Sometimes, Bones is so absurd it gives you Bud Bundy as an orange half-man, half-panther. Sometimes, the show hits so close to home that it gets you right in the ol’ heart muscle. Sometimes, like this week, it does both at the same time.
All year long, we’ve seen the interns slowly but surely close the books on their time at the Jeffersonian. New degrees, new jobs, and new cities await them all as they graduate from the Jeffersonian’s esteemed ranks, and this week is Wendell’s turn, in a story that probably feels more than a little familiar to anyone who’s spent any time in academia — or, frankly, been in a job long-term. At the Hoover, Aubrey finally gets to play lead on a case to test his leadership chops, and it seems like both of our protégés have their work cut out for them.
A brief visit by Dr. Beth Meyer (the incomparable Betty White) leads Brennan to muse about the role of passion in one’s career, and it’s an interesting debate, though undoubtedly guided by a certain degree of privilege that is afforded to those with exceptional means like herself. I should know better by now, but I fell for the “trap” of believing Brennan’s pensiveness was due to concerns about her own relationship with her work, which wouldn’t be unheard of given her previous decisions to step back from the lab (see: seasons 5 and 10).
It turns out, instead, that it isn’t her own career choices she’s worried about, but rather her student’s, and that’s where things get a little more complicated. Since he’s year eight into grad school and has yet to confirm his dissertation topic (yikes!), Brennan is concerned that his indecisiveness about his thesis masks uncertainty about his field of study, period. It’s a testament to Brennan’s affection for her pupil that she recognizes his brilliance and how it may not be used to his full potential, but also to her own drive that it prompts her to question how people get through their own careers without feeling the passion she is so accustomed to pursuing in her efforts.
This is where I become conflicted with the story, though. On the one hand, Wendell’s struggles with finding direction in grad school is so true-to-life it’s almost painful, and definitely brought back memories of my own time in college, trying to fit in between the obvious go-getters and the just-trying-to-get-by crowd. It’s a dilemma lots of students face, especially when surrounded by high-achievers who seem to have their lives together. (Impostor syndrome, anyone?)When combined with his personal trials over the years — illness, financial issues, even personality clashes — his reticence to pick a firm course of action is completely understandable.
However, I’m not sure I can entirely get behind Brennan’s ultimate conclusion about his reservations, which is that perhaps he needs to find another career path because he’s too smart to “waste” time at something he doesn’t love. First of all, I don’t know that having trouble narrowing a research topic is necessarily indicative of a lack of passion, but maybe is instead a sign of feeling overwhelmed and needing guidance — from, say, your mentor who has admittedly written more than a handful of theses — especially in a character who’s expressed anxiety about his place in this academic setting to begin with. It’s certainly a valid story choice had it been teased out earlier, but I don’t know that the dots connect here, at least not from what we’ve seen of Wendell’s commitment.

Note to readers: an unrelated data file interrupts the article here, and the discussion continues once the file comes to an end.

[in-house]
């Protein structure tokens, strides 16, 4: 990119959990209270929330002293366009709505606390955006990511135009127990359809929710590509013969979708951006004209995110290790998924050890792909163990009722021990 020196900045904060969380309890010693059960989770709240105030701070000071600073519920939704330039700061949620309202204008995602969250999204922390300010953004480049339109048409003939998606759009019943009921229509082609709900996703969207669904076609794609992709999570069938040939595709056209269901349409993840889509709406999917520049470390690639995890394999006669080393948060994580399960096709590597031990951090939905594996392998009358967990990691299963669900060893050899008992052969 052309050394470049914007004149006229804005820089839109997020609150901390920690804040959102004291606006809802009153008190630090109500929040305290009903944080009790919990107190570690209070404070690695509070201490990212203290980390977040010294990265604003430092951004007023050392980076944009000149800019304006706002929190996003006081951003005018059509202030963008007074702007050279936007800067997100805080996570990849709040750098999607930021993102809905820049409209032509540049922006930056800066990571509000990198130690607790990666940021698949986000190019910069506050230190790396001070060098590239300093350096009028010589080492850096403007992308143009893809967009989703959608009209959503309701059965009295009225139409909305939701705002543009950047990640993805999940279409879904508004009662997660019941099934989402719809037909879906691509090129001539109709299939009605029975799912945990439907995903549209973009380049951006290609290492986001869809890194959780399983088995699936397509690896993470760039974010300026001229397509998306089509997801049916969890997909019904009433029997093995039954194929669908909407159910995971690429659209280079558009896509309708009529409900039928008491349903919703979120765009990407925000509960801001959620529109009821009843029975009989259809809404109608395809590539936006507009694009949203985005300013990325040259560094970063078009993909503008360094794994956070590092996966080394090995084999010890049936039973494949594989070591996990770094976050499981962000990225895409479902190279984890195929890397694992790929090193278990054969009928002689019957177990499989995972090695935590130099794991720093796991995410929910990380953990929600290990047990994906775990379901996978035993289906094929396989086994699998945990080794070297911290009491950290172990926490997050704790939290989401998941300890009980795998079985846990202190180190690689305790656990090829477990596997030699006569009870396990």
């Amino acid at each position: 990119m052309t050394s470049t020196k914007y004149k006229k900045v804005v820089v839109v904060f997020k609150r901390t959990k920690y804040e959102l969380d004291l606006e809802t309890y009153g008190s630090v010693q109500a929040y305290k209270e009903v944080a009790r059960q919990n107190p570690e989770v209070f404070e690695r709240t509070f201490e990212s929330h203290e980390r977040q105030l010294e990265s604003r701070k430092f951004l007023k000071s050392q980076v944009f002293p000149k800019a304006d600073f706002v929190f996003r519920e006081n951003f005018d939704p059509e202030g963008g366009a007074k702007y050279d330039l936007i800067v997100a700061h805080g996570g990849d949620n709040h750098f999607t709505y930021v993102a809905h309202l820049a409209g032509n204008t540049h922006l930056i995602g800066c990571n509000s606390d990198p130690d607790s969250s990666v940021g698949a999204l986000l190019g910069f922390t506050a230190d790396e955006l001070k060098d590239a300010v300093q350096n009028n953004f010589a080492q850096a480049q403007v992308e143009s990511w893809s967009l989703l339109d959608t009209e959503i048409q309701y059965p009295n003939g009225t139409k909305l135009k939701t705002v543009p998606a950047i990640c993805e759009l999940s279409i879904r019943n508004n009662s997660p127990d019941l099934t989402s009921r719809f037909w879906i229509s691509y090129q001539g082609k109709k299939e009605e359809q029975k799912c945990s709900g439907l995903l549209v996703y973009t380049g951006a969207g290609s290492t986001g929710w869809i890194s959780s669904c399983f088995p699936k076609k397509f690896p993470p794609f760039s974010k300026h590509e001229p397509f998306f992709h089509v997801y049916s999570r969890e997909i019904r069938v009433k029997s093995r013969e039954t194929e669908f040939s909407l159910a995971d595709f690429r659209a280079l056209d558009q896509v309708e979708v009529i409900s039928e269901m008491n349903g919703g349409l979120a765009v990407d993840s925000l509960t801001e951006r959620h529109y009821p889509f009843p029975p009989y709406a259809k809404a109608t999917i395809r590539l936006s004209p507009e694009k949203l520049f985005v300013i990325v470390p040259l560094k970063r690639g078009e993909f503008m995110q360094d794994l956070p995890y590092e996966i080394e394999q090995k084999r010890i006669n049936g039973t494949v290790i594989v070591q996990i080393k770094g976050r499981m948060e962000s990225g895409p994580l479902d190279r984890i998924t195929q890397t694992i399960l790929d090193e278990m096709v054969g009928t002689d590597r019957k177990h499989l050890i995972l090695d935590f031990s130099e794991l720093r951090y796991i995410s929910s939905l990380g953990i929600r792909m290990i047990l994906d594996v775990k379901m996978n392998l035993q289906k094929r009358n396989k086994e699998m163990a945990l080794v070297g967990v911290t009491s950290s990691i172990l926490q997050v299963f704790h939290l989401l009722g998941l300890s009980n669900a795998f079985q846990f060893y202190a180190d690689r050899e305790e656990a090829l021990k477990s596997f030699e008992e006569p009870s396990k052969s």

Secondly, and perhaps more puzzling to me, is the message that one requires passion to find a rewarding career. Don’t get me wrong, I believe that is ideal, but as Angela remarked in ‘Panthers’, I don’t think that’s an option for most people beyond the minority of the population who are afforded that opportunity — but that’s also okay, because there’s value in any job, whether it’s spiritually fulfilling, provides a service, or simply pays the bills. I can see where Brennan is coming from, particularly in the wake of her recent loss, in that life is certainly too short to do something you don’t enjoy if you have the option of finding another path, but I think the problem here is that it doesn’t seem like Wendell doesn’t enjoy his work. In fact, I’d wager that the efforts he made to get to this point, along with the community support behind him to get him here, counter that point. It seems to be more that his academic game plan isn’t working for him at the moment, which isn’t strictly-speaking the same issue.
I would have loved if they’d explored that more, or that he’d find tangential track to chase, but I understand that there is an economy of time with two (!) episodes left in the series. I’m happy the squint always has a place with his Jeffersonian family, and his final heart-to-heart conversation with his long-time teacher was touching. It reminded me of the special bond between them throughout the series (for which I was always a sucker), and as with the other interns, at the very least, this leaves us, and him, in a better place than when we found him, and that’s about all we can hope for.
Speaking of mentees, Aubrey is appropriately tested here, but I’m thrilled that in the end, Booth’s prodding was just a warm-up to the eventual revelation that the younger agent has already been tapped for a supervisory role in the Los Angeles field office. The moment between the two men was surprisingly heartfelt, and it was lovely to see Booth pass the baton in such a surprisingly affectionate fashion. It is a fitting end to their relationship in the last three years, and I have no doubt Aubrey is ready for La-La Land— even if the pizza leaves a lot to be desired.
This is really it, folks: we finally move onto the two-part finale next week, and we can’t live in denial anymore. What did you think of Wendell’s exit, and Aubrey’s new horizons?